The first Air Venture Flying Camp for 2017 took place from Sunday 22nd to Saturday 28th January with 8 budding pilots (6 boys and 2 girls) and 9 instructors participated. Unfortunately due to weather conditions not all allocated hours could be flown but in addition to theory studies students were kept occupied with a number of activities. Owing to their dedication and effort made to study, all students passed their theory test for their first solo and can use the balance of their remaining hours at their leisure to achieve that exhilarating and unforgettable feeling of achievement. A very special thanks to a dedicated group of volunteer flight instructors and Air Activity Centre members who tirelessly made it all happen.

The camp is growing in popularity with places being booked well in advance. Keep an eye out here for future dates.

Activity Flying Days

The first half of the year is well under way with bookings having been received from a number of Groups. At the time of writing (15th January), the following days are still available:

  • February: 11, 12, 26
  • March: 5, 11, 18, 19, 25, 26
  • April: 1, 2, 29, 30
  • May: 6, 7, 21, 27, 28
  • June: Fully booked

Get in early before these days are booked out! Bookings are also open for semester 2 2017.

And, just when you thought the year couldn’t get any more exciting ... we have two Country trips scheduled!

  • 10-11 June in Young with approximately 200 to fly
  • 24-25 June in Casino with approximately 80-120 to fly

Remember ... if you are in an area that cannot get to us - we will come to you.
Interested in looking for something different? Why not get involved with the Air Activity Centre. 

Assistance would be most welcome from the wider Scouting community especially on air activity camps.

For more information please contact  This e-mail address is being protected from spambots. You need JavaScript enabled to view it

1st Cromehurst Special Needs Group award first Pioneer Cord Print E-mail

1st Cromehurst Special Needs Scout Group awarded its very first Pioneer Cord to Anton Terzarghi at its Christmas Party in December 2016.

Founded in February 1974, 1st Cromehurst has waited over 40 years to achieve this milestone. As part of his Pioneer Cord Anton ran a scout disco for the local scouts and raised money for the Troop. He was one of the four Cromehurst youth members who attended the Australian Jamboree in 2016, and was an integral part of planning the troop camp at Camp Kariong last August. Since joing Scouts in 2013 Anton has acheived great things and developed leadership skills. Anton will be one of our first Venturers when the Unit becomes operational.

The Pioneer Cord was given at 1st Lindfield Scout Hall, where 1st Cromehust meets, in the presence of State Commissioner for Special Needs, Mark Burfield, Regional Commissioner for Special Needs, Beth Mitchell, Ku-Ring-Gai District Commissioner, Allen Hyde and the past and present Leaders of 1st Cromehurst Scout Group.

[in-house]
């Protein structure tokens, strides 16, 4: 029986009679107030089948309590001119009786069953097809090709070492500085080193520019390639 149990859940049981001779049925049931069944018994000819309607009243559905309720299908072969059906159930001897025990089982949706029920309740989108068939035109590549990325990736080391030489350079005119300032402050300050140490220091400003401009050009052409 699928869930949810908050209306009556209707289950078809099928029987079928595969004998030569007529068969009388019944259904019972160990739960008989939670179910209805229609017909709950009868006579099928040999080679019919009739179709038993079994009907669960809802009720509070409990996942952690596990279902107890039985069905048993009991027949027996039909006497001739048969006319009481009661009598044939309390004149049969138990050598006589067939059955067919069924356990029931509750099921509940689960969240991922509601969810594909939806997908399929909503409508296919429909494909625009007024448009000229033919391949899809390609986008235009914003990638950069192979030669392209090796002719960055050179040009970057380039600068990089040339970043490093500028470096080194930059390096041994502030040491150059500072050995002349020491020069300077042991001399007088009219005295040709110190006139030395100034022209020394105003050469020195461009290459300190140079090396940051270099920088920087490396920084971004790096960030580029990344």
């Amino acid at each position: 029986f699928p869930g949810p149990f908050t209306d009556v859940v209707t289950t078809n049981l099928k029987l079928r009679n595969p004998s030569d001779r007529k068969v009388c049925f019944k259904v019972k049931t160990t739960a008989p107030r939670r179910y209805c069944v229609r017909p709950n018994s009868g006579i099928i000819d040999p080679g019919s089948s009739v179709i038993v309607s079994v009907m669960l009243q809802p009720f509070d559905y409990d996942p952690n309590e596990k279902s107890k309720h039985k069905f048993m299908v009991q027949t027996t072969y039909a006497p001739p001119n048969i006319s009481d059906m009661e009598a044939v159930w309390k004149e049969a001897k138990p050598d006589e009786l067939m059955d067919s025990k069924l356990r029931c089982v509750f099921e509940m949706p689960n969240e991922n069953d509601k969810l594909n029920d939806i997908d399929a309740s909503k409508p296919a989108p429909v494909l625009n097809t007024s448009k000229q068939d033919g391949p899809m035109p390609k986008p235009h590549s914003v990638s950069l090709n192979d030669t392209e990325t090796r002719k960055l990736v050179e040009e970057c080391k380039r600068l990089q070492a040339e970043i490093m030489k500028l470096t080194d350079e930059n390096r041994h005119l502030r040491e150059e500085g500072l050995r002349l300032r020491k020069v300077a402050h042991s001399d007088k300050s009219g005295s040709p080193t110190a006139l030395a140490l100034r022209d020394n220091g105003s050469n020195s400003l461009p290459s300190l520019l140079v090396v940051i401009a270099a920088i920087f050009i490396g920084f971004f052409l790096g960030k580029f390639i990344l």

Anton Terzaghi receives his Pioneer Cord Dec 2016

Chief Commissioner's Certificate Awarded to Kevin "Stack" Haycock OAM Print E-mail

On Friday 20 January NSW Chief Commissioner, Neville Tomkins OAM, travelled to Dubbo to meet with Kevin "Stack" Haycock OAM who is in ill health and unable to return to his home in Tamworth.

Stack has been a continuous Member of the Scouting Movement for 76 years, 66 as a leader. He has been a member of the Training Team for 53 years and a Leader Trainer for 51 years. His leadership roles included RC (ATD) Country Area, AC Northland, RC North West, State Commissioner Special Projects (National Indigenous Scout Program) and numerous other Commissioner responsibilities. He is now an Honourary Commissioner and a Branch Life Councillor.

In recognition of Stack's outstanding contribution to Scouting, the Chief Commissioner presented him with a framed Certificate of Appreciation which now adorns the wall of Stack's Dubbo residence.

Bruce Stewart, North West Region Chairman, Graeme Fordham AM, former North West Area Commissioner and Chief Commissioner and Roger Butler OAM, a former Region Commissioner of North West, travelled from Tamworth, Armidale and Moree respectively for the occasion. Stack's youngest son, Andy, was also preseent.

Stack felt both humbled and honoured to receive the award, but also for the effort of his Scouting colleagues to travel to Dubbo to make it.

Stack Haycock presentation


Myths and Legends Cuboree Newsletter Print E-mail

The Official Cuboree Newsletter, The Legend, provides fun updates for all of the Packs and the Leaders.  You can download your copy here.

The Legend Issue 1

The Legend Issue 2

The Legend Issue 3

<< Start < 1 2 3 4 6 8 9 > End >>

Page 6 of 9